Rule 803.07B If a disc at rest on the playing surface or supported by the target is moved, the disc shall be replaced as close as possible to its original location, as determined by a majority of the group or an official.
While the interpretation of this rule would seem straightforward, there are occurrences in the field that make the proper call challenging. First, once a player’s disc is at rest on the playing surface, the wind, a dog, another player’s thrown disc or anything else can’t move its position until that player arrives to mark their lie. For example, if the wind or a thrown disc causes a disc at rest to get up and roll down the hill or maybe it even lands OB, the disc is returned to its original position based on the group’s judgment. If that position is close to OB and was only seen by the group from a distance, the player should get the benefit of the doubt and be given an inbounds lie.
A disc at rest supported by the target might be “in” depending on where on the target it’s supported. If it’s sitting on the top of the chain support or leaning on the pole under the basket, it’s not in. However, if a disc in this position is struck by another player’s disc, that disc is returned to that position for the owner to mark and play from that lie to complete the hole.
If the disc is at rest in the chains or completely in the basket, the disc is just waiting for its owner to remove it to hole out. If it’s dislodged by the wind or another throw, the disc is returned to that position for the owner to remove it.
The most controversial part of this rule is when a disc is wedged in the side of the basket or hanging by a nub on the outside. Per this rule, once the group judges that the disc is at rest, it will be replaced there for the owner to complete holing out even if it subsequently falls off the nub or pops out of the side of the basket either by itself, wind or being struck by another disc before the owner gets there.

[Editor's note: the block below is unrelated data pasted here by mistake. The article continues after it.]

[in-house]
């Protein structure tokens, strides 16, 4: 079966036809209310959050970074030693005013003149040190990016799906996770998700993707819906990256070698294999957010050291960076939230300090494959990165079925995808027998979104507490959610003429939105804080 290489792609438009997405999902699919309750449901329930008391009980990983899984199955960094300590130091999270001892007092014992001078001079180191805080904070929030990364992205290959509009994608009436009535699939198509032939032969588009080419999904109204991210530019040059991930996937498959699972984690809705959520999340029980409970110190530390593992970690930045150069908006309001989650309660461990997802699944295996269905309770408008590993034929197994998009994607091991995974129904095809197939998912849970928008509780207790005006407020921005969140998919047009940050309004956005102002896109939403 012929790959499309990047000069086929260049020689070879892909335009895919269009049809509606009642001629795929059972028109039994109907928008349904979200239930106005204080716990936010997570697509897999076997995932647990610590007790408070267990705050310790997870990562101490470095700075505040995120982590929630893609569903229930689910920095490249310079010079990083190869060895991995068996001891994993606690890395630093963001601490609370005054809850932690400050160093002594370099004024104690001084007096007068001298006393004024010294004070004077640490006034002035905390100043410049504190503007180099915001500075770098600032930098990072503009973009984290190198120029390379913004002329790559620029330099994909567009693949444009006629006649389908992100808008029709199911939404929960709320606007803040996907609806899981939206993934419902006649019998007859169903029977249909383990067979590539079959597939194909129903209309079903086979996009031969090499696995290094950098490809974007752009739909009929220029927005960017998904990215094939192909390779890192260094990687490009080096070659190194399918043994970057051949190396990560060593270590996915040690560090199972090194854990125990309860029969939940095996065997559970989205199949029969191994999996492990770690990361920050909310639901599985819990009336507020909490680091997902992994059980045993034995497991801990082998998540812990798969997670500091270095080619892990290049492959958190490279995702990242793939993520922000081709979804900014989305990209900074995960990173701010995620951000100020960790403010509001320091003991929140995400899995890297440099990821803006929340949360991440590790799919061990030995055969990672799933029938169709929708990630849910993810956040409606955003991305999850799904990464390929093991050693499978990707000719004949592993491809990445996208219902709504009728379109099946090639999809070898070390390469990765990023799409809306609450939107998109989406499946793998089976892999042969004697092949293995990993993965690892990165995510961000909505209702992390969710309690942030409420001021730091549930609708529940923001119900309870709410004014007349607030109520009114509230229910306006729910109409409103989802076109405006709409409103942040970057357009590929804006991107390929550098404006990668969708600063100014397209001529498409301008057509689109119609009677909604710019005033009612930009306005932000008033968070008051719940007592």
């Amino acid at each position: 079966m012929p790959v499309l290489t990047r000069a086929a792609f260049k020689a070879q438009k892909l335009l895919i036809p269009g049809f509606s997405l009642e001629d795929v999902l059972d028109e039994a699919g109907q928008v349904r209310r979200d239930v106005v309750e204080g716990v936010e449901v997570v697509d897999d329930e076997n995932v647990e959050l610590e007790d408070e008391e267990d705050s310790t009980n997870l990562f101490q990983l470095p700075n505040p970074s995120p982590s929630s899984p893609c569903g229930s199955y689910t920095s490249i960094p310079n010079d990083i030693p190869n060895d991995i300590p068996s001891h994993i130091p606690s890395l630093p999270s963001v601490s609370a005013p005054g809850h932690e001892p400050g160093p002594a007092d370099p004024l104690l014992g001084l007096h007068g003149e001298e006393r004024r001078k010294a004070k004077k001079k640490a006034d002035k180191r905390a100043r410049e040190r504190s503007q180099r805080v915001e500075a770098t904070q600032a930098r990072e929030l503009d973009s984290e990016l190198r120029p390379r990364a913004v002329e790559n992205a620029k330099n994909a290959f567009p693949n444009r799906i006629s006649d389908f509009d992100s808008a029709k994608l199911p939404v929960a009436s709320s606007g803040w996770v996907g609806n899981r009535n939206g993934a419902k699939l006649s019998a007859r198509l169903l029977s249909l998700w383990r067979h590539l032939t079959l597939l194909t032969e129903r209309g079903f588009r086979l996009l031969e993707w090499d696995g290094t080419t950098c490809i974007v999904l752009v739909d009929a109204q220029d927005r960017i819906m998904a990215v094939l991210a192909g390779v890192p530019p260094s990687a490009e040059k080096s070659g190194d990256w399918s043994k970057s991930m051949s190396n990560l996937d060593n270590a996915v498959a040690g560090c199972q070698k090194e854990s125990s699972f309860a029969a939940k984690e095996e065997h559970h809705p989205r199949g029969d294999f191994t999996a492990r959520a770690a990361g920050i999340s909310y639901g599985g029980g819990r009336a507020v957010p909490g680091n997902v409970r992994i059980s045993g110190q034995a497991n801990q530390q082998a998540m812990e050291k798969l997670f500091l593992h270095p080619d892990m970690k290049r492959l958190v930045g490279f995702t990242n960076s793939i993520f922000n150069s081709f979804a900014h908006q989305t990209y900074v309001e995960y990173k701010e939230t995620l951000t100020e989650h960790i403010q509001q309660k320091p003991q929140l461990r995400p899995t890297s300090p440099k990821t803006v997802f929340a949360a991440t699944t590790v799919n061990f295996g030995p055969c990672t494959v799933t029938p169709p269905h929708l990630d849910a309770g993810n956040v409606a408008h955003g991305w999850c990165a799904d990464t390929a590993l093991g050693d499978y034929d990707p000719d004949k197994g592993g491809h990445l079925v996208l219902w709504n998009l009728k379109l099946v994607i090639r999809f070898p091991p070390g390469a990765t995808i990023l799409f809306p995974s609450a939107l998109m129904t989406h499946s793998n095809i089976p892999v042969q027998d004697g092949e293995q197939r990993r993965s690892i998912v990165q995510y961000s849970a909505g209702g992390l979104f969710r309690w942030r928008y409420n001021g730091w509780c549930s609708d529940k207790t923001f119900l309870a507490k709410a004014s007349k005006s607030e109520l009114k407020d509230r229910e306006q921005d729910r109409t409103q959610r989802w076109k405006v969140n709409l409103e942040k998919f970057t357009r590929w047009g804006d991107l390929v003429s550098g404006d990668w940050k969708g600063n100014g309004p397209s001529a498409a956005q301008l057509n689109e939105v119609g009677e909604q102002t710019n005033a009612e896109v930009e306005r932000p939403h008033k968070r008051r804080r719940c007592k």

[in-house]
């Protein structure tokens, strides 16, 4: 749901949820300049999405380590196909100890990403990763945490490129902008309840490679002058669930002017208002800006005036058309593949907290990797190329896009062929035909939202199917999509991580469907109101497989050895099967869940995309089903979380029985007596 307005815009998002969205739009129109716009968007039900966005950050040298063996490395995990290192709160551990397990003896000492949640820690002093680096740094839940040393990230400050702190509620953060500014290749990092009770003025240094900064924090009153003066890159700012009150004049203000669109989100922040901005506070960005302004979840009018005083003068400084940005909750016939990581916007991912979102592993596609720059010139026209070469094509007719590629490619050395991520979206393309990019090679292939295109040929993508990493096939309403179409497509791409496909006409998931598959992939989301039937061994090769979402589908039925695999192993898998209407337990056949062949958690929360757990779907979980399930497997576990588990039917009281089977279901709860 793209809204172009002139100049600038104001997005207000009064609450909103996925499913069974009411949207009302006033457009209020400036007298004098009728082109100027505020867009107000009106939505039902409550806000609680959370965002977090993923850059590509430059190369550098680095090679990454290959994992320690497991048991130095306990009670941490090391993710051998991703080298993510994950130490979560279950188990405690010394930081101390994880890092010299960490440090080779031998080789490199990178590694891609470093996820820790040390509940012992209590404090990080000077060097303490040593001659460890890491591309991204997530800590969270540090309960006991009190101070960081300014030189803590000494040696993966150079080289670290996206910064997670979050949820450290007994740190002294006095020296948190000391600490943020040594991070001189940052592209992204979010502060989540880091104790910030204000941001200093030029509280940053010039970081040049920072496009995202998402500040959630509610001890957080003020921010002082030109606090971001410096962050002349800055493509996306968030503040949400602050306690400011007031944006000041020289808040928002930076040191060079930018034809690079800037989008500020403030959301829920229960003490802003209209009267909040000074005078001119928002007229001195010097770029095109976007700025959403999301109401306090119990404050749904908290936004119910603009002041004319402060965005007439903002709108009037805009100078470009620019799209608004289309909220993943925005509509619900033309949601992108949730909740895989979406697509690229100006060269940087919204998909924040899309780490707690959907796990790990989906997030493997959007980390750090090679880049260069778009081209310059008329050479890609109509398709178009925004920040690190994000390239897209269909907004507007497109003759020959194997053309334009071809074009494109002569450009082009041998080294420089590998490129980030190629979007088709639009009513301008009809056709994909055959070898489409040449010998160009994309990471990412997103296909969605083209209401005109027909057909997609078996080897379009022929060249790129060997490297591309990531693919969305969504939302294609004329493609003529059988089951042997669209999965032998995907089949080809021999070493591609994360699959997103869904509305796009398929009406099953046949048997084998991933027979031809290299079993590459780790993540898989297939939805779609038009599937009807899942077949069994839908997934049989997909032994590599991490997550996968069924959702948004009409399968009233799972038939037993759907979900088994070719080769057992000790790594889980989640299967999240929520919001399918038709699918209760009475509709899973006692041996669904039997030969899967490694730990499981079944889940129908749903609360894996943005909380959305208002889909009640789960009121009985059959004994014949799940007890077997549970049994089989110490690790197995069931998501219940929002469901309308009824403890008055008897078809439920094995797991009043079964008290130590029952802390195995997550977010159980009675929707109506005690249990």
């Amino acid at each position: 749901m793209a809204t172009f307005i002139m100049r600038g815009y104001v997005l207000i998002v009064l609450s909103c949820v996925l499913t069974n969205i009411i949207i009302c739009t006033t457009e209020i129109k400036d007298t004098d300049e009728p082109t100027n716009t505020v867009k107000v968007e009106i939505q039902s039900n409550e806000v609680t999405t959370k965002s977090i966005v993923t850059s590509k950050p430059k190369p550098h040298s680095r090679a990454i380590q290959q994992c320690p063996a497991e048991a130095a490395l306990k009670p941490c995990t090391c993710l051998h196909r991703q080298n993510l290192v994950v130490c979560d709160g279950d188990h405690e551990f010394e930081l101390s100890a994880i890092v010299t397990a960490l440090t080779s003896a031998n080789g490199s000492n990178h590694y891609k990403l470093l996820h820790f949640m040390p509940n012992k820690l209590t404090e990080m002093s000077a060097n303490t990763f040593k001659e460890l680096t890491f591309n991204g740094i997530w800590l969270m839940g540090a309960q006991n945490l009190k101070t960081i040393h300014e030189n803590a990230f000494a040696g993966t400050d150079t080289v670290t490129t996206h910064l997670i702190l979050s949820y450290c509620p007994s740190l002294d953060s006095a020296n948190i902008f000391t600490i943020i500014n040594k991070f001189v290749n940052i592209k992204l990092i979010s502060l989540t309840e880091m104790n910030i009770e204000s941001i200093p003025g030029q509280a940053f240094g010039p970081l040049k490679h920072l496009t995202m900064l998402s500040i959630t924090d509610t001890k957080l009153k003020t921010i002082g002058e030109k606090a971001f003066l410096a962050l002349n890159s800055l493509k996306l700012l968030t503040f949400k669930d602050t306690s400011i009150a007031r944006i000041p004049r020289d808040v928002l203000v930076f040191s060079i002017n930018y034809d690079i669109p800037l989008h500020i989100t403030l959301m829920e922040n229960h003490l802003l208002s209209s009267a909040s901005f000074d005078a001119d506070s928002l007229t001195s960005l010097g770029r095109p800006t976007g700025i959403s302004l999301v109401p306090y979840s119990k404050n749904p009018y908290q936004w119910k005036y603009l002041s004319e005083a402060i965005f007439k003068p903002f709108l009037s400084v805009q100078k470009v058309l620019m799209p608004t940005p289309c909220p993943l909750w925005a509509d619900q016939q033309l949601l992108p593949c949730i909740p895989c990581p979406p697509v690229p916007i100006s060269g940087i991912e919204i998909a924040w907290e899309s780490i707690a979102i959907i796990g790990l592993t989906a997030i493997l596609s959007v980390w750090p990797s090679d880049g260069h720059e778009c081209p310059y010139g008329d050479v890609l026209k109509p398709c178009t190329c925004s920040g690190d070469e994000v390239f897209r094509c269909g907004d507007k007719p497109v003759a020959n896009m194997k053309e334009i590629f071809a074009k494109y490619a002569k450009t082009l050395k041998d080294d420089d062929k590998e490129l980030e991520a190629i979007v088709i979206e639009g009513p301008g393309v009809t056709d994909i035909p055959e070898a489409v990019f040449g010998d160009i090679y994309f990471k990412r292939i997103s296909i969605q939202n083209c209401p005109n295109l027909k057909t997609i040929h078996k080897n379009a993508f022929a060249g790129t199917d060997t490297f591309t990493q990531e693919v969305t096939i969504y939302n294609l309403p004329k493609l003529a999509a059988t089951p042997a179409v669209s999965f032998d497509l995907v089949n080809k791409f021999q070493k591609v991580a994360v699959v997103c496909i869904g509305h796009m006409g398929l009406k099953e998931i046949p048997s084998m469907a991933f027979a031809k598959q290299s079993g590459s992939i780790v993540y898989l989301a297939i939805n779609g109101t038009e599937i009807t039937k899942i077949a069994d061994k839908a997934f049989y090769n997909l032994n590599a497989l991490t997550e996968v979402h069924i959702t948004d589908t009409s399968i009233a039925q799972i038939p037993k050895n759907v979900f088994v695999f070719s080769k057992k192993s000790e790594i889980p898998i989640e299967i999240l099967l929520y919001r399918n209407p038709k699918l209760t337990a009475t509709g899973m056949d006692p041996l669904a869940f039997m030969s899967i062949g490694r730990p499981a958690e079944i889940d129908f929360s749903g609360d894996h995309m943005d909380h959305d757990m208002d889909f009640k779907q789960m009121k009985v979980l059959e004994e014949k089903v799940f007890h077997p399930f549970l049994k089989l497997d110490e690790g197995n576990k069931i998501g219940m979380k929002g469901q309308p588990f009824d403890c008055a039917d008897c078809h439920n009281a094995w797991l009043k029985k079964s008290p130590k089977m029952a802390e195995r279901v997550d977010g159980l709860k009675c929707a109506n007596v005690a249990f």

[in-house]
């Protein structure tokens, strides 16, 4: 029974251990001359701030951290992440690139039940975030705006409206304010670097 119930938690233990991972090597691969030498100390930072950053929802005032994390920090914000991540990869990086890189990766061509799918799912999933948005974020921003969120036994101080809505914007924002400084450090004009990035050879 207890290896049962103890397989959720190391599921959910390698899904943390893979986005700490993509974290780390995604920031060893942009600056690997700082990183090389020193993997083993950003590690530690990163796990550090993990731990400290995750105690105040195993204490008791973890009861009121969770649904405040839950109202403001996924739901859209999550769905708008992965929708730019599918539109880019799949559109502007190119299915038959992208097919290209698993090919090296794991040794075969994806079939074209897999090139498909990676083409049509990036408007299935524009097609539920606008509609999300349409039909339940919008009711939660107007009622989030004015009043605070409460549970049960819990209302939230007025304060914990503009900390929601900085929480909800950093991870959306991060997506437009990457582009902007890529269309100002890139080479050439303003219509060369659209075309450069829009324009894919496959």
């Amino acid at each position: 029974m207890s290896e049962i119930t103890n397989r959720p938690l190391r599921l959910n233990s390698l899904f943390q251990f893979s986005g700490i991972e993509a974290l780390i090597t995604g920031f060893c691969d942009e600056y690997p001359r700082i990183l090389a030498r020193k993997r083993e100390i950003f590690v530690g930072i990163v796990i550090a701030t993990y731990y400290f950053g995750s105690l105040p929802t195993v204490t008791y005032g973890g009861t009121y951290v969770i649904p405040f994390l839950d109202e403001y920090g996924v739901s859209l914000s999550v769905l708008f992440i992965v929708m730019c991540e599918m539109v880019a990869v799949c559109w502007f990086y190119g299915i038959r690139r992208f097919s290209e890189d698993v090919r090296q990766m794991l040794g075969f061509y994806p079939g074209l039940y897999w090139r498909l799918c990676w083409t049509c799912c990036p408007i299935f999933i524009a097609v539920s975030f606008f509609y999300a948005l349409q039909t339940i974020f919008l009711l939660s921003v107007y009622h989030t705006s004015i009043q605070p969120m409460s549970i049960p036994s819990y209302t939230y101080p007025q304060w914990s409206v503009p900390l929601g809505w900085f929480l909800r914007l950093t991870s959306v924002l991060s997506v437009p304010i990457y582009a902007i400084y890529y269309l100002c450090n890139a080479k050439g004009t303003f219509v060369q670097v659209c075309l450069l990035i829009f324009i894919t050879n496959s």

All discs but the yellow one will complete the hole once the owner gets to the basket and removes it before it possibly falls down and out.
At this point, the rulebook does not define the amount of time a disc has to stop moving before the group should call it “at rest.” This decision is left to the group to make a reasonable judgment. So, whether a wedged disc will result in holing out or not depends on the group making the “at rest” call. (This judgment will hopefully occur faster than the amount of time it takes to sprint to the basket…)
Whoops! This wedgie popped out before the player got to it. Read what happens now.
If the thrower of the “wedgie” has not yet gotten the “at rest” call from the group or they are not yet willing to do so, the thrower must quickly get to the basket and remove the wedgie to make sure it doesn’t pop out so the hole out can be completed. If it does pop out before it’s deemed at rest, then the new lie for the disc is where it lands on the ground and that thrower will then have to putt out.